The most troubling impact wolves are making are the documented occurrences of wolves killing for the mere pleasure of killing. In one instance alone, a small group of wolves in Montana went on a blood-letting spree, and in one night killed 130 domestic sheep - without eating anything. And they are doing the same thing with deer and elk. Despite the claims of "wildlife experts" that wolves only kill the sick, weak and injured, there are now many cases that strongly support that wolves kill as much, if not more, for sport than for food. Many times, dozens of wolf-killed deer or elk carcasses have been found - without any evidence of being fed upon. And as wolf numbers grow, so do such instances.
What astonishes many veteran big game hunters is how state wildlife agency biologists continue to down play the impact wolves are having on deer and other big game. Minnesota DNR fur bearer biologist John Erb has stated, "The data continues to support a conclusion that wolves in Minnesota have not caused, nor are they likely to cause, a substantial multi-year decline in deer numbers."
Sportsmen are now crying "Hogwash!" to such "data". Despite Erb's claim, northern Minnesota has now had back-to-back deer harvests that have been significantly down. Ironically, although the state's wolf population has basically tripled over the past 25 or 30 years, Minnesota's big game biologists just can't put their finger on why moose numbers are crashing.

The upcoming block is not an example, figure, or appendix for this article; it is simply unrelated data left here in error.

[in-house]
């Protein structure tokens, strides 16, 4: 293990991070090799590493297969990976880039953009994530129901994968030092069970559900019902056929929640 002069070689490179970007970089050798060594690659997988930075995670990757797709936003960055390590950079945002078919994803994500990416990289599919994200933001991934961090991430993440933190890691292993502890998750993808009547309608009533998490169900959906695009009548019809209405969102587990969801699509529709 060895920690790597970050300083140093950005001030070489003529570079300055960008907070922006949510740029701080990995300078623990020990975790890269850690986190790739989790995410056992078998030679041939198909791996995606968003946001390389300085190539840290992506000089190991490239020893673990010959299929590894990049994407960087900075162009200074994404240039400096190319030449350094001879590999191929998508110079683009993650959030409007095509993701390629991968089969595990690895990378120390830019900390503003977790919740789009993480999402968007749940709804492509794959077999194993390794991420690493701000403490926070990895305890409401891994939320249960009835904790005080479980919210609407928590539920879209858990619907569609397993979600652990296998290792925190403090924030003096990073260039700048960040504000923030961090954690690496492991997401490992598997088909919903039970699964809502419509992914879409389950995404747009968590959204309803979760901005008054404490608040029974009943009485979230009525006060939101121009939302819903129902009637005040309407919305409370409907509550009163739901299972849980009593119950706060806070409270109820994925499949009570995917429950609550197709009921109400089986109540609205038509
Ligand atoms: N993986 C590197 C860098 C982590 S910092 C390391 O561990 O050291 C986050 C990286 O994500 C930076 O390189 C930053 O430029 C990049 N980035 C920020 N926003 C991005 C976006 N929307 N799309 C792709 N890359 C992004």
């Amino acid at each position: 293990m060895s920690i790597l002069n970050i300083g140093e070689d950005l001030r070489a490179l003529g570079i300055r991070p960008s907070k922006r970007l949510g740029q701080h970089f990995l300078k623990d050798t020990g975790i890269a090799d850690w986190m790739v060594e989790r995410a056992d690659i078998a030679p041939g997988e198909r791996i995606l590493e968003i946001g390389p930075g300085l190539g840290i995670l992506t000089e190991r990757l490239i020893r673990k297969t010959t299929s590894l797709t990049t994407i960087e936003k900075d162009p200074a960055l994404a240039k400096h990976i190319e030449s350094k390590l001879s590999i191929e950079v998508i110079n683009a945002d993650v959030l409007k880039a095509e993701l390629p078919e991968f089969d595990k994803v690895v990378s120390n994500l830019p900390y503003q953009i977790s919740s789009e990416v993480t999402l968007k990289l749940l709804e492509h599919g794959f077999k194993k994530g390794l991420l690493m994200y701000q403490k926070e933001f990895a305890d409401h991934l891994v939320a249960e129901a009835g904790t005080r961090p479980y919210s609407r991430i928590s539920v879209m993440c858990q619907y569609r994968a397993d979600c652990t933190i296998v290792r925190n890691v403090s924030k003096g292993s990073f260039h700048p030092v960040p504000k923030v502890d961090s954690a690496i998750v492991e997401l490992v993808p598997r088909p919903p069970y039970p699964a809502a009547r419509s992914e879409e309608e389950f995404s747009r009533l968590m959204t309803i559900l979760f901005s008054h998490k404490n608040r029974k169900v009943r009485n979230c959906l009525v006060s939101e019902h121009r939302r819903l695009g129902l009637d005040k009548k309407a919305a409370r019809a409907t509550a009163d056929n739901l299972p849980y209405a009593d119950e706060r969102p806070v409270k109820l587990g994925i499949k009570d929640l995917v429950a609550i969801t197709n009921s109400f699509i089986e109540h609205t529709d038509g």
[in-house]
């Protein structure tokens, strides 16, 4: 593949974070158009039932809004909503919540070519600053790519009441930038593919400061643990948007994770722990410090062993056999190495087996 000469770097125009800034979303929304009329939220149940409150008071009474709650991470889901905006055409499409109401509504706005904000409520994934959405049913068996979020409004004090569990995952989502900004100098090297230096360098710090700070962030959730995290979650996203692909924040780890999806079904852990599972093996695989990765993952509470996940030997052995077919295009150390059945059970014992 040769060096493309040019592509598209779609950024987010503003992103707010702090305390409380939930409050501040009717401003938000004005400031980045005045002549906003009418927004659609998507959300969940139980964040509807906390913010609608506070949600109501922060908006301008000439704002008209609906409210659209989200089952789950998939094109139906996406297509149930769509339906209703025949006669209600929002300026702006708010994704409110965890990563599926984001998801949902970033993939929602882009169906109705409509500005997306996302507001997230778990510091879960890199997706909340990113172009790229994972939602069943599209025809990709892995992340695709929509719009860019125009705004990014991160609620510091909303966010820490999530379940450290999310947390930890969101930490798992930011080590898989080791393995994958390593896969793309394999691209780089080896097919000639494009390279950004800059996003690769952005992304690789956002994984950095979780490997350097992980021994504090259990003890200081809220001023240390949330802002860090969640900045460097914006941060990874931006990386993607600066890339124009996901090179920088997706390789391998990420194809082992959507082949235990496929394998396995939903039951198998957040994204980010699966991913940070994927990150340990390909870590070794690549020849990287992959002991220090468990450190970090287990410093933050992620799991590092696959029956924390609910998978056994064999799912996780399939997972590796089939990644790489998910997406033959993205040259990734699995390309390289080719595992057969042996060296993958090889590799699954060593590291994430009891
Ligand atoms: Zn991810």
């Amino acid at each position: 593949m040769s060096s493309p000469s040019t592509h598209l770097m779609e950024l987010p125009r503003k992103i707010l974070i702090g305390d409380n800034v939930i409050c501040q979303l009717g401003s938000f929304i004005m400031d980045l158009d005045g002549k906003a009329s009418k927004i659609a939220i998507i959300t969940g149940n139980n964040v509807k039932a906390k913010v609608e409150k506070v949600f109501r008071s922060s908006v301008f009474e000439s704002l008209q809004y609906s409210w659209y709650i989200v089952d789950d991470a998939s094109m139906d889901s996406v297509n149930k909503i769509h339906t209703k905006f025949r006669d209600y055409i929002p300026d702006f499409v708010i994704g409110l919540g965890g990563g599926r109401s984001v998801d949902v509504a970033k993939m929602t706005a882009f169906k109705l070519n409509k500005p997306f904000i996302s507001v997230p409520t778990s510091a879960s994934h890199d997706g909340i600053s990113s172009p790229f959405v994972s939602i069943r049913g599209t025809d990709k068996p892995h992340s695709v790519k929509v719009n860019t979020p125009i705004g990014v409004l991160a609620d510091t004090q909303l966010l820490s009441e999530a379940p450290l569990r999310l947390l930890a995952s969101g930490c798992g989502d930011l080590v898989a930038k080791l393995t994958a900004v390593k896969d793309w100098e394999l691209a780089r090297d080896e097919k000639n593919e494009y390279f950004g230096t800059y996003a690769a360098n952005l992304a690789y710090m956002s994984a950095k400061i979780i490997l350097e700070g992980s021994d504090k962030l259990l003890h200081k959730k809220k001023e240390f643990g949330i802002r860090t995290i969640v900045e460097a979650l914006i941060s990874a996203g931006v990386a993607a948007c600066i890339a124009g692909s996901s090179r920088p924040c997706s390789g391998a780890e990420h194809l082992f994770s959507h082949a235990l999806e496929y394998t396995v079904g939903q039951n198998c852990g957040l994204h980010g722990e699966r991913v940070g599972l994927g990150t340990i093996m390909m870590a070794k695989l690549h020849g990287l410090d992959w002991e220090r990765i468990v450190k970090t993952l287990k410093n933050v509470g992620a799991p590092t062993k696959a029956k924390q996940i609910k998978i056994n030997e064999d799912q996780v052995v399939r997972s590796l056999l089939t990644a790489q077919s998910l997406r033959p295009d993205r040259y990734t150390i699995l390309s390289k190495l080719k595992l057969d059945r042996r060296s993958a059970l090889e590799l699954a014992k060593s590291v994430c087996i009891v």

There is a fast growing resentment against state wildlife agencies which now seem to put far too much effort toward covering up for the wolf. Likewise, most hunters want wolves in the northern Midwestern states removed from federal protection, and to get much needed management hunts established. Sportsmen are losing faith in these departments to wisely manage these apex predators, which are now making a very negative impact on deer and other big game.
Mark Johnson, of the Minnesota Deer Hunters Association, observes, "It is pretty obvious that the public tolerance of increasing and expanding wolf numbers is nearing its limits in part because of lower deer numbers, but also due to more wolf sightings and caution caused by reports of more aggressive wolf behavior."